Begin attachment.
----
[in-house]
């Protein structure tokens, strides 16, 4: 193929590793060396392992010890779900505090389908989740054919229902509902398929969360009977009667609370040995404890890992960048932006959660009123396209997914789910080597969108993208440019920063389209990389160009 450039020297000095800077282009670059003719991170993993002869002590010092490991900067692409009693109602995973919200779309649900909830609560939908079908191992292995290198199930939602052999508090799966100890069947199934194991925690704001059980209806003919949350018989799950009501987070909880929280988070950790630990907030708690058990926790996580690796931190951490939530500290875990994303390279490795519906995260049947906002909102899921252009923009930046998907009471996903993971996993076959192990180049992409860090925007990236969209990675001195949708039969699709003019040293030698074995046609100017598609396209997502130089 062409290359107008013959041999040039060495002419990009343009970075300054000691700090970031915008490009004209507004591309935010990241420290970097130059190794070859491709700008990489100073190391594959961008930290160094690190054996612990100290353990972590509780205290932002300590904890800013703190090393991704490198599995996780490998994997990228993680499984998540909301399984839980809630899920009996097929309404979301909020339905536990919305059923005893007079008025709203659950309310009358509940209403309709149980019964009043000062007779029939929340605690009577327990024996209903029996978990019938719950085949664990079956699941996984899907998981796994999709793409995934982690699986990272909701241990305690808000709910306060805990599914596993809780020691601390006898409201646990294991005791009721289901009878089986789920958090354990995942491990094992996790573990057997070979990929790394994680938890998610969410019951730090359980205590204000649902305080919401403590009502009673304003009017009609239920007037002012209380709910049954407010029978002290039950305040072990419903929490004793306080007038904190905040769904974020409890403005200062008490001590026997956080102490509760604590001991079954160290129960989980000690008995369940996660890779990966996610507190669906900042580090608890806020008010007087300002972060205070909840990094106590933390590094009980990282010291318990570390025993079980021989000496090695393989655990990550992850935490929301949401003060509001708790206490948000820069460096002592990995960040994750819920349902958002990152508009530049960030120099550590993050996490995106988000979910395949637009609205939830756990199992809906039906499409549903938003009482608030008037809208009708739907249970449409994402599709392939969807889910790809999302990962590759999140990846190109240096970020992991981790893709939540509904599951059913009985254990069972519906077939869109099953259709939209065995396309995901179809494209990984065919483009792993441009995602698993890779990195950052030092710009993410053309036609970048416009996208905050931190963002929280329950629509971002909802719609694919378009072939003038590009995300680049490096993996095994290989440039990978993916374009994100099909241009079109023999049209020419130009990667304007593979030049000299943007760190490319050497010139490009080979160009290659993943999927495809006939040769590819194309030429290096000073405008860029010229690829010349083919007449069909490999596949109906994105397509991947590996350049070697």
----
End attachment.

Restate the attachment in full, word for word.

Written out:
[in-house]
């Protein structure tokens, strides 16, 4: 193929590793060396392992010890779900505090389908989740054919229902509902398929969360009977009667609370040995404890890992960048932006959660009123396209997914789910080597969108993208440019920063389209990389160009 450039020297000095800077282009670059003719991170993993002869002590010092490991900067692409009693109602995973919200779309649900909830609560939908079908191992292995290198199930939602052999508090799966100890069947199934194991925690704001059980209806003919949350018989799950009501987070909880929280988070950790630990907030708690058990926790996580690796931190951490939530500290875990994303390279490795519906995260049947906002909102899921252009923009930046998907009471996903993971996993076959192990180049992409860090925007990236969209990675001195949708039969699709003019040293030698074995046609100017598609396209997502130089 062409290359107008013959041999040039060495002419990009343009970075300054000691700090970031915008490009004209507004591309935010990241420290970097130059190794070859491709700008990489100073190391594959961008930290160094690190054996612990100290353990972590509780205290932002300590904890800013703190090393991704490198599995996780490998994997990228993680499984998540909301399984839980809630899920009996097929309404979301909020339905536990919305059923005893007079008025709203659950309310009358509940209403309709149980019964009043000062007779029939929340605690009577327990024996209903029996978990019938719950085949664990079956699941996984899907998981796994999709793409995934982690699986990272909701241990305690808000709910306060805990599914596993809780020691601390006898409201646990294991005791009721289901009878089986789920958090354990995942491990094992996790573990057997070979990929790394994680938890998610969410019951730090359980205590204000649902305080919401403590009502009673304003009017009609239920007037002012209380709910049954407010029978002290039950305040072990419903929490004793306080007038904190905040769904974020409890403005200062008490001590026997956080102490509760604590001991079954160290129960989980000690008995369940996660890779990966996610507190669906900042580090608890806020008010007087300002972060205070909840990094106590933390590094009980990282010291318990570390025993079980021989000496090695393989655990990550992850935490929301949401003060509001708790206490948000820069460096002592990995960040994750819920349902958002990152508009530049960030120099550590993050996490995106988000979910395949637009609205939830756990199992809906039906499409549903938003009482608030008037809208009708739907249970449409994402599709392939969807889910790809999302990962590759999140990846190109240096970020992991981790893709939540509904599951059913009985254990069972519906077939869109099953259709939209065995396309995901179809494209990984065919483009792993441009995602698993890779990195950052030092710009993410053309036609970048416009996208905050931190963002929280329950629509971002909802719609694919378009072939003038590009995300680049490096993996095994290989440039990978993916374009994100099909241009079109023999049209020419130009990667304007593979030049000299943007760190490319050497010139490009080979160009290659993943999927495809006939040769590819194309030429290096000073405008860029010229690829010349083919007449069909490999596949109906994105397509991947590996350049070697």